After the water congratulation-fest, we met our regular waitress who answered our every question, even the recipe ones, brought us our food at the perfect rate (of course the place was not packed, but even in some restaurants where you can hear the crickets, the servers seem to be incapable of doing this... no I'm not picky.) and she even had some friends in common with us out in delightful Waitsburg*
We had a delicious fresh Diver Scallop appetizer which had perfectly cooked apple, the skinniest cut leeks ever and a very nicely sharp apple cider gastrique. Perfect. Then we moved on to the Razor Clam Sausage with lightly pickled oysters. Who knew such deliciousness could be wrought from my grinder?
I had a delightful cocktail of Dry Fly Gin and Douglas Fir Eau de Vie.
We ate so many other things that delighted us: Braised Short Rib with a nice Celery Leaf Salad on top, a Duck Egg Yolk Raviolo (think consistency of brie, but flavor of warm egg yolk) with green herb oils, and finally, but among the most inspired, the ice creams we gobbled just before closing the place down- Salted Popcorn, Ovaltine and Cinnamon Toast.
We have some good friends who dined here before us, one of whom is a vegetarian, and they had the same delightful experience as we did. Seems consistent enough for me to be excited about our next outing to West Seattle for inspired locavore cooking.

*more on Waitsburg after Thanksgiving when we feast and wine our way through the Walla Walla Valley.

Friday, November 14, 2008

Delicious Inspired food

We just dines at Spring Hill in West Seattle last night and I have to say it was well worth the drive. First off, we had a charming waitress who happily chatted away with us about the virtues of using local ingredients, including using a very good water filtration system so that they could offer a filtered still water carafe and a sparkling one. Lovely! No need to have the stuff shipped in from France, Italy, The Alps or even farther. Sorry Panna, I will endeavor only to drink you when there are multitudes of italians jumping on their Vespas and hailing each other "Ciao Bella! Ciao Ragazzi!"
After the water congratulation-fest, we met our regular waitress who answered our every question, even the recipe ones, brought us our food at the perfect rate (of course the place was not packed, but even in some restaurants where you can hear the crickets, the servers seem to be incapable of doing this... no I'm not picky.) and she even had some friends in common with us out in delightful Waitsburg.
We had a delicious fresh Diver Scallop appetizer which had perfectly cooked apple, the skinniest cut leeks ever and a very nicely sharp apple cider gastrique. Perfect. Then we moved on to the Razor Clam Sausage with lightly pickled oysters. Who knew such deliciousness could be wrought from my grinder?
We moved on to perfect dessert and perfect dessert wine. I will return to Spring Hill as often as possible- they are a treasure!

I should go into more detail on Waitsburg and producers and venues we love out there, but for now, here is the short list (all must go and stay a while, or must buy a quantity to take home and consume):
Monteillet Fromagerie- make sure to make time for lots of cheese tasting, charming conversation and nice wine pairing with Joan.
jimgermanbar and Amo Art- house cured prosciutto, perfectly mixed drinks and gorgeous art.
The Whoopemup Hollow Café- delicious comfort food and Coca Cola Cake!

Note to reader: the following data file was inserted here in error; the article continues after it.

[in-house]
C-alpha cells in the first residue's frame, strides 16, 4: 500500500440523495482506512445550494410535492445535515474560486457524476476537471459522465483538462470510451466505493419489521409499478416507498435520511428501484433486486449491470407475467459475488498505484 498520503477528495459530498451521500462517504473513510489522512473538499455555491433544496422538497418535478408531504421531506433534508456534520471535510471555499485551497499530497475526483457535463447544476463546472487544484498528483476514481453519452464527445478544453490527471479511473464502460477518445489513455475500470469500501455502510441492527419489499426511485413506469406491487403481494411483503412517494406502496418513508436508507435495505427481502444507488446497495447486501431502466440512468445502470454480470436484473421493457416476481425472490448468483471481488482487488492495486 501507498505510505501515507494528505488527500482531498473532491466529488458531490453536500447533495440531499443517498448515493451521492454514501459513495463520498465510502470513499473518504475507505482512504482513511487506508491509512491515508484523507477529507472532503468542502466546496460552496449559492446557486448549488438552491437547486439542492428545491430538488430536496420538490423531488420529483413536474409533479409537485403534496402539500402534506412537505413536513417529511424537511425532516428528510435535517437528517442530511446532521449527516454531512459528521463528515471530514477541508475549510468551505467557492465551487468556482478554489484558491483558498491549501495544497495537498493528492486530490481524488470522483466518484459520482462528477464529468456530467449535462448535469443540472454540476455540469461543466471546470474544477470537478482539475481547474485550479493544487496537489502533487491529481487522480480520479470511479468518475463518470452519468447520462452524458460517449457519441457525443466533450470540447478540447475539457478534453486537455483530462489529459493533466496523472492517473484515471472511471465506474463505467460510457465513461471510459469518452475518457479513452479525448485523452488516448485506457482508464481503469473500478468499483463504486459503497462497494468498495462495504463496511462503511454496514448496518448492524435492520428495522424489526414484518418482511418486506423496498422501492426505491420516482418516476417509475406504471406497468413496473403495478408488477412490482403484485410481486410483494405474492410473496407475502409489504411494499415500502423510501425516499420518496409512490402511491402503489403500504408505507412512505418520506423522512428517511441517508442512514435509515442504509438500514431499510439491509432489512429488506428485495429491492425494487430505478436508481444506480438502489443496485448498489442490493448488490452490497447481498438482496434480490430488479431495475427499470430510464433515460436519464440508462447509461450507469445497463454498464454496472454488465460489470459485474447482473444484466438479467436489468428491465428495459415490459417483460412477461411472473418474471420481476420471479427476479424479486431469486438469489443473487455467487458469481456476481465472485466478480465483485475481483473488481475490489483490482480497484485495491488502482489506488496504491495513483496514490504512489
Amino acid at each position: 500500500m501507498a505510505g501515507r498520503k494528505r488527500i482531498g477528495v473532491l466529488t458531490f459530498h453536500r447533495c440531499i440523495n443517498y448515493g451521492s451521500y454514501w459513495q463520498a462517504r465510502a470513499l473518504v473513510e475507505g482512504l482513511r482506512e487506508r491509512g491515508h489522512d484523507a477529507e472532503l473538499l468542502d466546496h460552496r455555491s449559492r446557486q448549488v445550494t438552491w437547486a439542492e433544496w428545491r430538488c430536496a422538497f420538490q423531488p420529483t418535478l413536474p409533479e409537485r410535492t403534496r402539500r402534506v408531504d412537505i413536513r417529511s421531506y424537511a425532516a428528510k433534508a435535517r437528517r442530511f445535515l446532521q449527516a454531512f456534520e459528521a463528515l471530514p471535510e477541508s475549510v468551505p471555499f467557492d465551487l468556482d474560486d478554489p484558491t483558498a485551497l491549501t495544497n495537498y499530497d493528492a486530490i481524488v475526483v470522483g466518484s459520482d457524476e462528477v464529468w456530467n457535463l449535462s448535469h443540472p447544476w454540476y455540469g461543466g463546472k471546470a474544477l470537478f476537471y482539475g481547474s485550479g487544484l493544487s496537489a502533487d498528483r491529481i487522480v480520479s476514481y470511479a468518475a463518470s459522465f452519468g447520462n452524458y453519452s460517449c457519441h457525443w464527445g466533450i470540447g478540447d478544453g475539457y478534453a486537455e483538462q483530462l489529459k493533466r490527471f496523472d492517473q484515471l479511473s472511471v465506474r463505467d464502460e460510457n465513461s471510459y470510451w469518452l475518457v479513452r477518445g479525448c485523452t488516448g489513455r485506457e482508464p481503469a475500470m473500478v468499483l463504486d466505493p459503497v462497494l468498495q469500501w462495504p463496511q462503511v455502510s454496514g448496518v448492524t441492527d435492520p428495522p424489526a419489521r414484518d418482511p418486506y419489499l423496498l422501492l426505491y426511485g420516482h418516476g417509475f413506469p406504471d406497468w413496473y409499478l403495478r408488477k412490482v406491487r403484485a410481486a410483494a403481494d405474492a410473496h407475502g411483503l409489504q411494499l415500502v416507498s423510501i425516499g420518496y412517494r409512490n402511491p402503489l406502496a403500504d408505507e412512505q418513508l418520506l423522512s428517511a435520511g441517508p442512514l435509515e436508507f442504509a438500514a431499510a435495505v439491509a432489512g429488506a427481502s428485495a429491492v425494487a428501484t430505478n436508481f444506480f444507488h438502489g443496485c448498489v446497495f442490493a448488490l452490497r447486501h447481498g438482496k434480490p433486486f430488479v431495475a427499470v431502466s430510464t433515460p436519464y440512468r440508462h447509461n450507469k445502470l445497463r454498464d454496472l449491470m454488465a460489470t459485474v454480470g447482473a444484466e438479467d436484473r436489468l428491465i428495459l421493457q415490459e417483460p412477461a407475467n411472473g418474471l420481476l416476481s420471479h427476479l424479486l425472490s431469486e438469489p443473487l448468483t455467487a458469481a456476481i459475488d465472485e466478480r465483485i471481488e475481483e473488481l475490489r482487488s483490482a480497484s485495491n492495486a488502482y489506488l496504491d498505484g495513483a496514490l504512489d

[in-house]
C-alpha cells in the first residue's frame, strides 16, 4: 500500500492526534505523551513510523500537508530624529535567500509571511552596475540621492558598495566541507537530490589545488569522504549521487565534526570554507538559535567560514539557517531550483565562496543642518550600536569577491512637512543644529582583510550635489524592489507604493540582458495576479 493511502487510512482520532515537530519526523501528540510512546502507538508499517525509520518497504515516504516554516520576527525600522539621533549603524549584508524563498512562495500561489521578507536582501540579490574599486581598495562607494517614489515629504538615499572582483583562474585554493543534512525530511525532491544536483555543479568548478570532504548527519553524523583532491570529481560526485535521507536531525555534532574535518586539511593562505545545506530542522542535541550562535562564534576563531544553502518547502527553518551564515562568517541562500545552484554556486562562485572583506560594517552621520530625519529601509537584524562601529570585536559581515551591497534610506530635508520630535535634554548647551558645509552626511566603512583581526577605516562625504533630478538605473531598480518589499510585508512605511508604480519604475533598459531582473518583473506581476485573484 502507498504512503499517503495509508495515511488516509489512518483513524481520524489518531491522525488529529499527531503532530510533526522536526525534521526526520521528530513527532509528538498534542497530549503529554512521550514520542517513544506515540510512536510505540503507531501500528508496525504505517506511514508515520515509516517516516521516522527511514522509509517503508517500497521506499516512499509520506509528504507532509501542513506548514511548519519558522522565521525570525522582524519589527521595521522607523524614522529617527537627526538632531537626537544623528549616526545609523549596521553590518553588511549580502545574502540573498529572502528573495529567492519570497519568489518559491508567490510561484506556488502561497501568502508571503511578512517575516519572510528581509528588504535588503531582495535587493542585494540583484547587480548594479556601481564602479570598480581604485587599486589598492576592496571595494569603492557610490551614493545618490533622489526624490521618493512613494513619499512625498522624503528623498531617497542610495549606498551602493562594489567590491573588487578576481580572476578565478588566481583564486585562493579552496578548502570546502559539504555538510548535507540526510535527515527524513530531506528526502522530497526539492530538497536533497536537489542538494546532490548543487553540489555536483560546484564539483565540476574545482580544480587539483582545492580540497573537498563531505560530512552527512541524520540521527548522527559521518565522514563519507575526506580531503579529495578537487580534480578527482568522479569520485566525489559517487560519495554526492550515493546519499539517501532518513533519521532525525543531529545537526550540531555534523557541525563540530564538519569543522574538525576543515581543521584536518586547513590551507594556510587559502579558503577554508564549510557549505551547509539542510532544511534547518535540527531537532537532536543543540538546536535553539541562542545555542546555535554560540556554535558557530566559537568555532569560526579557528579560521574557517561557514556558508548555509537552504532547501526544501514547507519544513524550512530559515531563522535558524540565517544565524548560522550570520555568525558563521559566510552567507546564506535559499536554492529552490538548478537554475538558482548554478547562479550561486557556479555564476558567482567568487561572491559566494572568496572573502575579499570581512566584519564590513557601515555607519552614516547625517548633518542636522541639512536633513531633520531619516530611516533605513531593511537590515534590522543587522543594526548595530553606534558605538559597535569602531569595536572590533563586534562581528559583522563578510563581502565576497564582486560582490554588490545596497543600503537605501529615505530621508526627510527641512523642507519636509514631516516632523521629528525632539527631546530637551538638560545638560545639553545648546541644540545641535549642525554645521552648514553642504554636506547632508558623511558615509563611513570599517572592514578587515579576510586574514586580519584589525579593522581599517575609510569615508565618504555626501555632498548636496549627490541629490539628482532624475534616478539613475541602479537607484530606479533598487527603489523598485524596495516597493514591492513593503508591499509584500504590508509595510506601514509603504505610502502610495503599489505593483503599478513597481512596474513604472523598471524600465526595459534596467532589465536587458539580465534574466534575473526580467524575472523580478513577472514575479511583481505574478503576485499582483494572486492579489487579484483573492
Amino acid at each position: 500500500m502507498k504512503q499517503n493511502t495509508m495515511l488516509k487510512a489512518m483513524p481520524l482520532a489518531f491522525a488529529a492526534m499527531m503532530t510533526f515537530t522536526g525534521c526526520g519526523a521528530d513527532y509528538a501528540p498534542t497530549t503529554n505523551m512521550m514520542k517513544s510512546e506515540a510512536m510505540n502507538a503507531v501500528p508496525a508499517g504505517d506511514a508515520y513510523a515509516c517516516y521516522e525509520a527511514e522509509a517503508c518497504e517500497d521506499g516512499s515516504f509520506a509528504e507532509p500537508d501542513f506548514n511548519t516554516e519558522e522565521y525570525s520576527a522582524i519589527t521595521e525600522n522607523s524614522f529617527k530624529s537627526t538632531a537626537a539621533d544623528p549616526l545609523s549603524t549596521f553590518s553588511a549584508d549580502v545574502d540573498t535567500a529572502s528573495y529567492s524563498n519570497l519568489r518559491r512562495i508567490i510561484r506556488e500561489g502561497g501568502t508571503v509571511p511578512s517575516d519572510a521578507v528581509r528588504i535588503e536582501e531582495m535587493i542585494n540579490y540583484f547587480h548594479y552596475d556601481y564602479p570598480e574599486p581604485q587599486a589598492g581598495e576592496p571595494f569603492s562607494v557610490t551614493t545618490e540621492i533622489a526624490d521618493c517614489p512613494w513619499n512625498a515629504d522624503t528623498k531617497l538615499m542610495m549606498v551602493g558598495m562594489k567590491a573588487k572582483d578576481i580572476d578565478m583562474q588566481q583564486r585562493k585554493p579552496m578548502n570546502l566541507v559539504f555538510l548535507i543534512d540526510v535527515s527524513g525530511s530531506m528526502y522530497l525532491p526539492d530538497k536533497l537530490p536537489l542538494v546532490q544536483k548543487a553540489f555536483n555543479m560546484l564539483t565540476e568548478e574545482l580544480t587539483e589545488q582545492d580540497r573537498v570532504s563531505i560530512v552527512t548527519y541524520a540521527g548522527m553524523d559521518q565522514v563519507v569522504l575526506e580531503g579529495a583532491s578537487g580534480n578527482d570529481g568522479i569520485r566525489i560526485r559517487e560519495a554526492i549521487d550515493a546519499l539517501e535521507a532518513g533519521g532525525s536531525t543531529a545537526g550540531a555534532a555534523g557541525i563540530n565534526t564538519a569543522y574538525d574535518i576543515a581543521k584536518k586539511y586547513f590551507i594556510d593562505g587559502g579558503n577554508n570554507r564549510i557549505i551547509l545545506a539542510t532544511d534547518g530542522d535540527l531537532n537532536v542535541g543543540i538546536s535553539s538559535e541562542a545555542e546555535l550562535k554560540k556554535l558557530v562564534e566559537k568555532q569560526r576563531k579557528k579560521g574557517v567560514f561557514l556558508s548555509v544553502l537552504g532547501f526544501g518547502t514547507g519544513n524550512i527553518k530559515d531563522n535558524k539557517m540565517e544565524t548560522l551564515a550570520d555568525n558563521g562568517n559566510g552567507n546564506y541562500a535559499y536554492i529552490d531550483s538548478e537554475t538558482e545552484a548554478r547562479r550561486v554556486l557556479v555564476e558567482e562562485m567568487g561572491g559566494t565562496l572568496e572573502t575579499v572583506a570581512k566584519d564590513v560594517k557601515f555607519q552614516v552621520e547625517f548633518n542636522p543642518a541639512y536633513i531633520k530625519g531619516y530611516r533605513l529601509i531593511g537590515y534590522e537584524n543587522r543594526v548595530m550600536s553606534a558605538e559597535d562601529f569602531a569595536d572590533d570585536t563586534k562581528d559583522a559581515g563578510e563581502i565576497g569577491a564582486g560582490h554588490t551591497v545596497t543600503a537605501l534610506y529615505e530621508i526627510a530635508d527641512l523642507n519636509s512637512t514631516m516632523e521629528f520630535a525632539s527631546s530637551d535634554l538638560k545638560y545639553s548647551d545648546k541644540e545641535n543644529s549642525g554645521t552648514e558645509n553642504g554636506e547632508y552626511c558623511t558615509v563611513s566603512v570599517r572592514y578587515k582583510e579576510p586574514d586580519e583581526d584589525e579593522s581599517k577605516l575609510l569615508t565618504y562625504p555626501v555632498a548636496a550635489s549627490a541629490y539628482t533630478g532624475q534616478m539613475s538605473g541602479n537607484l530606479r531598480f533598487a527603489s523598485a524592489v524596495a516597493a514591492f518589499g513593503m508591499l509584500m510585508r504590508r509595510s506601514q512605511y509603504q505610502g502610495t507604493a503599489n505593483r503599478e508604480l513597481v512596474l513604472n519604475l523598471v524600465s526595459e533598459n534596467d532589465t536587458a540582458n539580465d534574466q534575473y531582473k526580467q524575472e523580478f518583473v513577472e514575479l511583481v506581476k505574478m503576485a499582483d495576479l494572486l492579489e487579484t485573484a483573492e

Laht Neppur Brewing Company- take home a growler or a mason jar of brew. Root beer, too.

and outside of Waitsburg, just across the Oregon border in Milton Freewater:
Petits Noirs- chocolate confections you'll dream about long after your last morsel has been devoured.

Tuesday, November 11, 2008

Notes from Mom

As it turns out, granola isn't on my mom's menu anymore, but its wonderful European cousin Muesli is.
Here's some notes Mom and I have been exchanging over this other breakfast yummy:
Also, a post script on the granola 'situation.' I no longer make this as I don't have the time nor can I afford the calories. I now opt for muesli. I buy the big box of Quaker Oats at Costco and each batch uses one bag. To that I add a couple of cups of raw almonds, a cup or two of raw hazelnuts, a TJ's bag of orange cranberries, a like amount of Montmorecie (sp?) cherries and a cup or so of TJ's dried currants. When Daddy serves it up, he adds TJ's Mediterranean yogurt, non-fat milk and sugar to taste. This is not a crunchy cereal but it does cut the time, fat and sugar out of the granola...and it's really good for you!

And:
I also sometimes add TJ's dried bananas (potassium) or candied ginger (good for digestion) bits for a little change up. The dried fruit is strictly to taste. I like the fruits I have chosen for health reasons. I used to use dried blueberries (antioxidant) but the flavor wasn't to my taste (I prefer fresh or frozen blueberries). The cherries are good for arthritis and the cranberries help the urinary tract and with the citrus is full of vitamin c... I know that you know all of this already.

As you can see I come by my attention to detail naturally.
Thanks Mom!!

Locavores

I just got a call from my friends Joan and Pierre Louis Monteillet who have a wonderful fromagerie out in Dayton.
http://www.monteilletcheese.com/

They used to be wheat farmers but now they are up to much more interesting things. First off, they make delicious cheeses, but they (like so many in their area) have had to do a little dabbling in other areas. Well, they do far better than dabbling though, they raise some of the best meat and eggs around.
As it turns out, Joan and Pierre Louis will be making a big round trip loaded up with goodies tomorrow and they called to see if I wanted in on a spring lamb. Not some spring lamb, but the whole 35 pound guy. Of course, being someone who likes to cook for multitudes, I immediately got on the horn and rounded up some other like minded locavores and in less than 8 hours we've divvied up all 35 pounds. Pretty impressive for city slickers!